On my drive to work, I stopped and offered a guy a tremp (hitchhike). He asked me how I was, and I responded, “Exhausted, slichot just started.” He looked at me, “Are you a frank?” I just stared at him in disbelief. Now, had he said this before the elections of this past year, I’d have had no idea that this term is a derogatory one for Sefardim and Mizrachim. However, when Yair Lapid almost blurted out the whole word on a live television interview when discussing the population Shas helps, it became a topic of discussion and I learned the meaning. I pretended it hadn’t bothered me, and continued the conversation. He probably didn’t mean it that way…
A four-part series by Amnon Levy recently aired over the past few weeks discussing the racism Mizrachim suffered in the 1950s and if it influences their lives today, and those of their families. Thankfully, what happened in the early days of the state has lessened dramatically, but the phenomenon is sadly still here. (There were a few editorials about how Ethiopians suffer far more due to racism – this is sadly true, but it doesn’t mean that the issues raised by Levy’s show are not relevant). The show raised some very disturbing issues, but what really hit me hard was teenagers saying that they couldn’t see themselves as doctors or lawyers and that they lacked the opportunity to get that far even if they wanted to. It was these comments early in the first episode that highlighted to me the way to start resolving the issue.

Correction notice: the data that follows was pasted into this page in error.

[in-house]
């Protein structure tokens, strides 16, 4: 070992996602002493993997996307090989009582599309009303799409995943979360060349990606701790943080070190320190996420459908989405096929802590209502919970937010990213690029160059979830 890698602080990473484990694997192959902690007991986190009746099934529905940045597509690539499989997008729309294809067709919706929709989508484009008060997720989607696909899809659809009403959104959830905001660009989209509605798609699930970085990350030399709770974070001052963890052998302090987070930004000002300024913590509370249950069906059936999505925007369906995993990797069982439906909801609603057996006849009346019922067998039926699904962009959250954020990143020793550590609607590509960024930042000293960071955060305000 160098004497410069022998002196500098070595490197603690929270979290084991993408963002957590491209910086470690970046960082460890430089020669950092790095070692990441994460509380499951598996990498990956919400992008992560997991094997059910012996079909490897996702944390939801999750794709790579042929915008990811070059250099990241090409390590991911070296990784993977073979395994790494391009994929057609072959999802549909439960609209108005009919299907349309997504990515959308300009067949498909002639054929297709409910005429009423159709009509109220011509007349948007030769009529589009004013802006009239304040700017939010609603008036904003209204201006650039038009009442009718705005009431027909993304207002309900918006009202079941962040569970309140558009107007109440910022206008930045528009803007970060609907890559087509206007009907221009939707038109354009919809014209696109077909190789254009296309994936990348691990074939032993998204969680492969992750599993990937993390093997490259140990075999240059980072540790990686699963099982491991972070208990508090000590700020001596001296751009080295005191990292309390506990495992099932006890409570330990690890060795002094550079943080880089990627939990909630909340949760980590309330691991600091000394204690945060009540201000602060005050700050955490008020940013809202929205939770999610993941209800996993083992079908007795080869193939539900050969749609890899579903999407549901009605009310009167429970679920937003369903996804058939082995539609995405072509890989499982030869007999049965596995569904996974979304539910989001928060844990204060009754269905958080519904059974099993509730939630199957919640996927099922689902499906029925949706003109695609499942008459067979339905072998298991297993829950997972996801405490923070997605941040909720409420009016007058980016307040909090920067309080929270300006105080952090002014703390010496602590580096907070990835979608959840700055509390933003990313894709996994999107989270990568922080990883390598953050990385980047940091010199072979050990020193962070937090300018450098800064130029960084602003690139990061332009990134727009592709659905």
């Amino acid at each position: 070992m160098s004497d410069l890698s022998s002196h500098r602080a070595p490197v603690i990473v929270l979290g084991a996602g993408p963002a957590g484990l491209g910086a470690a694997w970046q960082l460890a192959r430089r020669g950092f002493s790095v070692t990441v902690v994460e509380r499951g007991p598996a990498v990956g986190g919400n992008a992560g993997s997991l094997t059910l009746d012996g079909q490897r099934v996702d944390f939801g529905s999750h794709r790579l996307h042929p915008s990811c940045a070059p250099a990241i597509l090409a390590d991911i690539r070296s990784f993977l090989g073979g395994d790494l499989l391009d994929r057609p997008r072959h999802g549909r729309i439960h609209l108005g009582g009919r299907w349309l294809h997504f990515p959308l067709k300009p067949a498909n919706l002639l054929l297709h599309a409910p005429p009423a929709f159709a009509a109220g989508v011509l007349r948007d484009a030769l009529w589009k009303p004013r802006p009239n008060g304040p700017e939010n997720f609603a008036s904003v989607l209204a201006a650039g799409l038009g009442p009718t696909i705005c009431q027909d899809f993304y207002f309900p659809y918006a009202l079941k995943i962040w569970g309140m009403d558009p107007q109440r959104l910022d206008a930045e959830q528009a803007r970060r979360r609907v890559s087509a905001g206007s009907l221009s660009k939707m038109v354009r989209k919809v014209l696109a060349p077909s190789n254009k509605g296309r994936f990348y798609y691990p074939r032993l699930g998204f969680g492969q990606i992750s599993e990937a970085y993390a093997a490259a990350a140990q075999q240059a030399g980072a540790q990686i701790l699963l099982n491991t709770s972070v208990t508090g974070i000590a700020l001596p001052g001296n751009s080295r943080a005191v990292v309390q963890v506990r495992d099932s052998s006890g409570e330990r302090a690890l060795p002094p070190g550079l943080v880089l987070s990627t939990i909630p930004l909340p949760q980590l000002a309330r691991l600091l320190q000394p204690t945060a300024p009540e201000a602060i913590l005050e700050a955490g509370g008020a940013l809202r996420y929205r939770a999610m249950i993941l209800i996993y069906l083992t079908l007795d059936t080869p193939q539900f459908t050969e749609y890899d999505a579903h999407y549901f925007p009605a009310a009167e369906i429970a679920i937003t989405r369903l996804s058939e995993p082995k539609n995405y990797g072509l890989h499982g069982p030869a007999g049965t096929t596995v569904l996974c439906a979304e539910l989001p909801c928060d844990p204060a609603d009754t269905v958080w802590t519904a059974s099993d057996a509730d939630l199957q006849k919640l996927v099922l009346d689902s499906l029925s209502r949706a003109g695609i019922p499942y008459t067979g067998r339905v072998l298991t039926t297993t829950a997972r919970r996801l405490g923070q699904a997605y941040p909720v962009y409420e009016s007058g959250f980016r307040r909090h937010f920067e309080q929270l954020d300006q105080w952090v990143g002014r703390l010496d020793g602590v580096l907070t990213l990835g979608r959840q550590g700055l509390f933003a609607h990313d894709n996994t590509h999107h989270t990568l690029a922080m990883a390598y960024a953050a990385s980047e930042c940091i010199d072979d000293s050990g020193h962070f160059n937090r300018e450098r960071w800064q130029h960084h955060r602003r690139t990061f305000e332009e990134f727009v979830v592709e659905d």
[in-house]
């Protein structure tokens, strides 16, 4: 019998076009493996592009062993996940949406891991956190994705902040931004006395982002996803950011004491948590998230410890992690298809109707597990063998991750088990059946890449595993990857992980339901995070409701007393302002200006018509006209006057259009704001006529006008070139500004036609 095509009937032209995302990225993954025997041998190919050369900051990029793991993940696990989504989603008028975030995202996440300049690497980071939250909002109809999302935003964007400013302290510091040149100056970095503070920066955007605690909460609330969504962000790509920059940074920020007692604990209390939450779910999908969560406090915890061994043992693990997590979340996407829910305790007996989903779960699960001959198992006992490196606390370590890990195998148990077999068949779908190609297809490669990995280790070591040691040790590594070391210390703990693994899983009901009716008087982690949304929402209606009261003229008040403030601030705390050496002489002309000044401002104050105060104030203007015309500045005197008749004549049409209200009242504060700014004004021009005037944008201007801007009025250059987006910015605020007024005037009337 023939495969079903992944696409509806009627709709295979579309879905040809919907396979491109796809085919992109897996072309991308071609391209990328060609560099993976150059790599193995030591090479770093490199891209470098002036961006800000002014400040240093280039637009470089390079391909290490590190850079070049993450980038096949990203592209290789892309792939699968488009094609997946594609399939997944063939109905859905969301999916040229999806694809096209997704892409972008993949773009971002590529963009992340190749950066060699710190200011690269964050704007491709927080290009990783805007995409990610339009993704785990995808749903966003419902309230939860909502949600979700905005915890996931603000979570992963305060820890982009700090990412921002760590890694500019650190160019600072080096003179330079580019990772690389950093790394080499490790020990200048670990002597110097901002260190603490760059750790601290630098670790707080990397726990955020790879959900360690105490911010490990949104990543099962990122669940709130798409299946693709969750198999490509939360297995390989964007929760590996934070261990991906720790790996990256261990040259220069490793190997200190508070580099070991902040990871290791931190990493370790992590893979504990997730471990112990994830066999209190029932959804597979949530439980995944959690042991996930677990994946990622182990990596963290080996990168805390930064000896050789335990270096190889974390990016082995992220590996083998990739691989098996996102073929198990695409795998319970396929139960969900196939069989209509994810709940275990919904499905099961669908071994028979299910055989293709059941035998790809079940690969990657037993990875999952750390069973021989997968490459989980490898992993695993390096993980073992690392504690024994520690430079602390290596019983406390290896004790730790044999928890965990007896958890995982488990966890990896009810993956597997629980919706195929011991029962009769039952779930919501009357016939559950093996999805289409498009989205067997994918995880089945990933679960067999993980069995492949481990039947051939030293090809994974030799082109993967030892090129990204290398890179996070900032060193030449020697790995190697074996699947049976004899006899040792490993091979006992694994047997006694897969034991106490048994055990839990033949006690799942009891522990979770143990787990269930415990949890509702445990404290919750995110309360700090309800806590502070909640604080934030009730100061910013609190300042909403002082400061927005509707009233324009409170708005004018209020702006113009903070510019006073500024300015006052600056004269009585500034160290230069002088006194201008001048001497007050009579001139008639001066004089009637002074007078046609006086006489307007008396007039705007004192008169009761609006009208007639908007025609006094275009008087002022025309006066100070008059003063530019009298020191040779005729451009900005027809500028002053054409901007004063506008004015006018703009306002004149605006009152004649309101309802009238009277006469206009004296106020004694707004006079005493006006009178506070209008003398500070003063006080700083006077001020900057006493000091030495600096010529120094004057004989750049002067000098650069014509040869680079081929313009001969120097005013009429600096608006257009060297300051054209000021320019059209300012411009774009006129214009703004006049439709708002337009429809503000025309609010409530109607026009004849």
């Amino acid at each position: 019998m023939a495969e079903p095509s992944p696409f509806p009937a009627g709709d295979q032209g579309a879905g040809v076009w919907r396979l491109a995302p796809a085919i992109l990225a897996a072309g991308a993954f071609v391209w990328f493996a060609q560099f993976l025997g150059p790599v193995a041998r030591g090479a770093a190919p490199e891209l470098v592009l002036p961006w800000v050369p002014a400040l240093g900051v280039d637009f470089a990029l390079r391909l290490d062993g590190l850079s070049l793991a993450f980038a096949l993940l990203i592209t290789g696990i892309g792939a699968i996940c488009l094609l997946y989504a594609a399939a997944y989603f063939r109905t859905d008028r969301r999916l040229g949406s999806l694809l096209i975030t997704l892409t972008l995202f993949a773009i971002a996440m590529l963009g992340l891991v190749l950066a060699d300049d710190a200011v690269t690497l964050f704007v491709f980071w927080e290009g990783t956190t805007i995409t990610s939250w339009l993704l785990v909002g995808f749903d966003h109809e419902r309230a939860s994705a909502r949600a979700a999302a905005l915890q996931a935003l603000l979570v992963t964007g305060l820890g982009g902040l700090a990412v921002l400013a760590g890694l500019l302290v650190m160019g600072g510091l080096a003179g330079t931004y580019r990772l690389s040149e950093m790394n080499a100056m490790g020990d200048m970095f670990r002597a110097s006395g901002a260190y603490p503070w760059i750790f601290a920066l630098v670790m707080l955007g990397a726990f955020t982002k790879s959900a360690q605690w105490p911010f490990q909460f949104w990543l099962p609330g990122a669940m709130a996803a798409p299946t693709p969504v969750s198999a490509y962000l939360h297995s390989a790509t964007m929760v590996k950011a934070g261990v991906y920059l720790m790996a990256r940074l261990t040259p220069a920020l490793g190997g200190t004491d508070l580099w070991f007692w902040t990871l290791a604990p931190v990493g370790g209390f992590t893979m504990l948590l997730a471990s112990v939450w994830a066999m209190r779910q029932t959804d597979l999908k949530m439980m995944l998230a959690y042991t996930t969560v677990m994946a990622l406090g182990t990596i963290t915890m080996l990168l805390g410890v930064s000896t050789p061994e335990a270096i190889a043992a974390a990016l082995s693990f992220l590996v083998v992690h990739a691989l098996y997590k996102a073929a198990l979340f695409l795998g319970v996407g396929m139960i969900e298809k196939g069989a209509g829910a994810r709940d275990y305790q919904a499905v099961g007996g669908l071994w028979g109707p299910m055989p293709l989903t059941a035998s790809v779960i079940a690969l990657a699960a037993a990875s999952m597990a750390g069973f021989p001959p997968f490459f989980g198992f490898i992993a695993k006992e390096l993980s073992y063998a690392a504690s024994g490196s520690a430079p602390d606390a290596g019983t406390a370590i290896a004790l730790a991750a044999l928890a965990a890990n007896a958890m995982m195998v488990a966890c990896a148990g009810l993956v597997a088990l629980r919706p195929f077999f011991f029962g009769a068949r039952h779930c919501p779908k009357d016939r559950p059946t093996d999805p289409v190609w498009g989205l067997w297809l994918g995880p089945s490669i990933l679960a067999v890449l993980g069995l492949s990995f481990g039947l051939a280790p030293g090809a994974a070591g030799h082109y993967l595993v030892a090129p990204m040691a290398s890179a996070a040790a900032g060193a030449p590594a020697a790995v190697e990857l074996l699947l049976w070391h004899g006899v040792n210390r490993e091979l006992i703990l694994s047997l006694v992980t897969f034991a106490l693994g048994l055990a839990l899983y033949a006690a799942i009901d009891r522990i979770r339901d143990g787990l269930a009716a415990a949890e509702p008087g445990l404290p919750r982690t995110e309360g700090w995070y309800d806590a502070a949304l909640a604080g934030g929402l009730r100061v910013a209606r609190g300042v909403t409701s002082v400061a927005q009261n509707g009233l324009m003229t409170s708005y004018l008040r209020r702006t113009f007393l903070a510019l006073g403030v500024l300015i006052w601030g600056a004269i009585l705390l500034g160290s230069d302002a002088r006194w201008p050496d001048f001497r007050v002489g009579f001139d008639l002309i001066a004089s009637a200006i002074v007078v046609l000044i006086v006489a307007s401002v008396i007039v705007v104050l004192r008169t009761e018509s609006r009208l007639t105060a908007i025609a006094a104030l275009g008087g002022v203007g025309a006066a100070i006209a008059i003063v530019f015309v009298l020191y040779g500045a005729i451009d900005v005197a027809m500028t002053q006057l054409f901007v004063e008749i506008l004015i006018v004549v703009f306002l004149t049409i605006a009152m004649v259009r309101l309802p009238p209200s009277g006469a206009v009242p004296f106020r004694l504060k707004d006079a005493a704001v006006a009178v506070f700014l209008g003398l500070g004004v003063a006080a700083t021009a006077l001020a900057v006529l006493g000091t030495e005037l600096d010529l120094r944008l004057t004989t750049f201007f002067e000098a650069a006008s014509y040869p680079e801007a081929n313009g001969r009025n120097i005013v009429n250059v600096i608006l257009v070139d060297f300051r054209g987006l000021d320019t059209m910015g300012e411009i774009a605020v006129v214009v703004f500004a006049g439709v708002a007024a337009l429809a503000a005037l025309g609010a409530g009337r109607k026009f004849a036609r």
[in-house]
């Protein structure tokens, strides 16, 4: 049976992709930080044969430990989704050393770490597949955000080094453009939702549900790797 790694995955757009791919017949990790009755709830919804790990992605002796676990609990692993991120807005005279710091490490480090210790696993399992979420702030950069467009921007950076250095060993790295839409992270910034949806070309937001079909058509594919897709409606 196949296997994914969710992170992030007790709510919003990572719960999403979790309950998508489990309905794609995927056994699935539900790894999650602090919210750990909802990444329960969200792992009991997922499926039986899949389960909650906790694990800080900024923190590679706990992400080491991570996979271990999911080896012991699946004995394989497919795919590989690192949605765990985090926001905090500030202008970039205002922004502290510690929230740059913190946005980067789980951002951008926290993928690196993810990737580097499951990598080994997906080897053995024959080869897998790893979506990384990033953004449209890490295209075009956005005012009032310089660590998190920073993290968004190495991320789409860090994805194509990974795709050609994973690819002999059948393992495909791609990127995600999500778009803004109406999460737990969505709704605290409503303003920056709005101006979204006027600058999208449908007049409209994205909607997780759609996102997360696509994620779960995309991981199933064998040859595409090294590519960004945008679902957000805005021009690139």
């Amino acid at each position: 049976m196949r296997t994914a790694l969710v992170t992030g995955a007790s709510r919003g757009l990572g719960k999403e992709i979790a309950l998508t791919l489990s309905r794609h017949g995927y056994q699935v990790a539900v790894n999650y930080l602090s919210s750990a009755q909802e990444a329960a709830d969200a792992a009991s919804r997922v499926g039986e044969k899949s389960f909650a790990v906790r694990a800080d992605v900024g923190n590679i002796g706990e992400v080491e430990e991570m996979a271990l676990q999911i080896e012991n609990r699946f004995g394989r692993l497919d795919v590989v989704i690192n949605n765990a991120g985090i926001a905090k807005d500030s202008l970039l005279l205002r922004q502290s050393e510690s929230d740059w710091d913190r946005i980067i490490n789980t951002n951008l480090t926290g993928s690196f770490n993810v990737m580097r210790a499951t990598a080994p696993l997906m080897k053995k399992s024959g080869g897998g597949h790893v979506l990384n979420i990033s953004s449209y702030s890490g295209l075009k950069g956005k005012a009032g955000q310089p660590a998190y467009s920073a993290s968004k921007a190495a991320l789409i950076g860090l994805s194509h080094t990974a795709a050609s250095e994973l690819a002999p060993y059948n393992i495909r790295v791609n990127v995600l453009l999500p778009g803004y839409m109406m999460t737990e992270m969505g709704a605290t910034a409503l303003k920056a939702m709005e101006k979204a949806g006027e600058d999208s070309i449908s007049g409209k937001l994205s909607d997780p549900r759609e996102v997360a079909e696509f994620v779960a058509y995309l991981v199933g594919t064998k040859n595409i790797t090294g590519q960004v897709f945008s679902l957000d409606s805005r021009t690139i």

It’s not important who’s to blame for what happened, and the various issues we see today – that attitude just creates unnecessary tension and friction in this country. The fact is that both “sides” have to adjust their thinking to ensure that this is the last generation during which we see these gaps. I say this with the utmost respect, but Mizrachi parents have to push their kids to shoot for the stars – like those who went to France, or the US, or Africa during the ‘50s instead of to Israel. Yes, wrong was done to them here and did hold them back, but that doesn’t mean today’s generation needs to be weighed down by it; they can reach their potential in whatever field they choose. Jews for centuries have placed a heavy emphasis on education, and that has seen us survive and flourish regardless of environment. This is as much the key now as it was in the past.
In addition to this, our government should play a leading role here by investing more money in the periphery, where a higher percentage of our less fortunate reside. There are many fairly straightforward programs that could be implemented to start forcing change for the better; for example, tax breaks, rent subsidies, or higher salaries to teachers that move to the North or the South, or increasing the budget for the Ministry for the Development of the Negev and Galilee to improve the schools. These steps are only the beginning, but they’ll have a very positive effect on the populations in those regions, and that can only be good for Israel.
As for Levy’s show itself, it has been fascinating to see it discussed widely. Many articles have attacked it as unnecessary, but there has been much positive feedback that I think is highlighted by Dani Zamir, the director of Mechinat Rabin, The Yitzhak Rabin Leadership Development Academy. Zamir said, “Well done to Levy on his excellent work, and now the real work for everyone who sees this [country] as their only home: How do we change this reality that is within us?” Hopefully, the majority of Israelis who’ve watched the series react like Zamir and take the necessary steps to improve this country further.